After U.S. airstrikes destroyed Kunduz hospital, Afghans must travel for days to reach life-saving treatment.
KABUL -- Burhanuddin lay still and silent in the hospital bed, his face wrapped in so much thick, white gauze that he looked more mummy than man. The 35-year-old father of four young children could barely speak when the Italian doctor asked him from where he had come.
“Kunduz,” he muttered, his swollen lips preventing him from saying any more.
A stump where his right arm used to be hung limply at his side, blown off when a rocket landed near his farm just two days earlier during fighting between Talibanand government forces. A plastic bag stapled to his medical chart held the grape-sized stones that were lodged in his upper body. With one eye now blind and the other damaged, he’s lucky to be alive.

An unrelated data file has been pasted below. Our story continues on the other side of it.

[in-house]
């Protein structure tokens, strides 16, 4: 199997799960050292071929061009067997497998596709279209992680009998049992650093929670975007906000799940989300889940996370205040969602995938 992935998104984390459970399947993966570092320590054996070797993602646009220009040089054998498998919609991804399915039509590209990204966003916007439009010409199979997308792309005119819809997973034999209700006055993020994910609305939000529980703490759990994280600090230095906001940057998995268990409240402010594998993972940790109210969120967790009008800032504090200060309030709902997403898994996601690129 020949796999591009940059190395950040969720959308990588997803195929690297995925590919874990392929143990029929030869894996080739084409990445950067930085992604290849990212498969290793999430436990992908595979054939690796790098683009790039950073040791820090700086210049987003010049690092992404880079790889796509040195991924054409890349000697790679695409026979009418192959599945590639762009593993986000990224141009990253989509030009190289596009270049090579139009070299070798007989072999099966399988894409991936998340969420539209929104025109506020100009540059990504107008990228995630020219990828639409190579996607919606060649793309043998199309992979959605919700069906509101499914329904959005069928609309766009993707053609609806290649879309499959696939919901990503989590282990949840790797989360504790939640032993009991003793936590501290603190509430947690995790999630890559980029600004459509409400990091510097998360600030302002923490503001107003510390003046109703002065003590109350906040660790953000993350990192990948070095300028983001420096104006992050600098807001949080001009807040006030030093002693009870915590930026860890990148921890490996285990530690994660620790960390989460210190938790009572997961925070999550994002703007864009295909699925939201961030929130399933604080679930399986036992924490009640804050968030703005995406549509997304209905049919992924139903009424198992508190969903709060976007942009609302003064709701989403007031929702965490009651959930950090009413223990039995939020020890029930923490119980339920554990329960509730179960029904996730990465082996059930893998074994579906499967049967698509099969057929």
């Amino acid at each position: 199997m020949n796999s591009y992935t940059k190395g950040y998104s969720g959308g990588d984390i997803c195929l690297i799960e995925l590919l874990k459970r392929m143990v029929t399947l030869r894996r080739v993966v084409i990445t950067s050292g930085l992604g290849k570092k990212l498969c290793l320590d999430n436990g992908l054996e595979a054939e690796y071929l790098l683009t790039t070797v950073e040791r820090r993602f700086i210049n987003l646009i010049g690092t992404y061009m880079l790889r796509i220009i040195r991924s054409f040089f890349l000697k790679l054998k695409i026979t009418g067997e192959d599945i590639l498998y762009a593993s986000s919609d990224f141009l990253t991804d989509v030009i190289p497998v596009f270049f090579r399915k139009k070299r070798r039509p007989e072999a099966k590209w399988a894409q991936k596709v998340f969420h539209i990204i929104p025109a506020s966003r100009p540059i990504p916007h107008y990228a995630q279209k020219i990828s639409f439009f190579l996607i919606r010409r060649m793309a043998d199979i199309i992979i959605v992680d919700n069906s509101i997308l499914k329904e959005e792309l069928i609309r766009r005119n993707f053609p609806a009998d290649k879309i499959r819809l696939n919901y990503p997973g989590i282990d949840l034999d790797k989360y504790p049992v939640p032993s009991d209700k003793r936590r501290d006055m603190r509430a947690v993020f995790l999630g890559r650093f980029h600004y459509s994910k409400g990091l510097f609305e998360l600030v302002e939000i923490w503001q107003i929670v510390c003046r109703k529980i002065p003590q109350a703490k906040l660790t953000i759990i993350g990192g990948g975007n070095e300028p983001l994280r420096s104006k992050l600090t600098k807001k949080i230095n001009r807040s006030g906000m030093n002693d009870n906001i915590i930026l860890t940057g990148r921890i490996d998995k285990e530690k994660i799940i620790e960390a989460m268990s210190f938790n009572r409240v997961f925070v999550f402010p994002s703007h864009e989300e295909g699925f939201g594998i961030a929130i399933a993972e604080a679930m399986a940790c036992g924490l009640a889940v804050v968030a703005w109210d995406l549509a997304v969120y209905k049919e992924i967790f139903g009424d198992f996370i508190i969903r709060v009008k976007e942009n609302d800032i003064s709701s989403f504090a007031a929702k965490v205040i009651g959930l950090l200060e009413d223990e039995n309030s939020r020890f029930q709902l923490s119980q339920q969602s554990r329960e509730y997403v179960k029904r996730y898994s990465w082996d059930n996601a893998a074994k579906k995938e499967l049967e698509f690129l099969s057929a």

If the rocket had landed on his farm six months ago, Burhanuddin would have been able to seek emergency treatment for free at the 92-bed Doctors Without Borders trauma hospital in Kunduz, which highly trained Afghan and international medical staff ran.
But ever since a U.S. attack in October destroyed the hospital -- the only trauma center like it in the country’s north -- Afghans like Burhanuddin now have to travel 200 miles to the Emergency Hospital in Kabul to receive life-saving treatment. The journey takes hours, sometimes days by car, much of it on a worn-out, snaking mountain route prone to avalanches and rockslides that passes through the Hindu Kush mountains.
When patients enter Emergency, medical staff ask three questions: From where are you coming? What’s the injury? How long has it been?
Often, as in the case of Burhanuddin, the answers are shocking.
It took him two days to reach here. His wounds were so dire that both a local doctor and a government-run hospital in Kunduz sent him to Emergency instead, according to his uncle.
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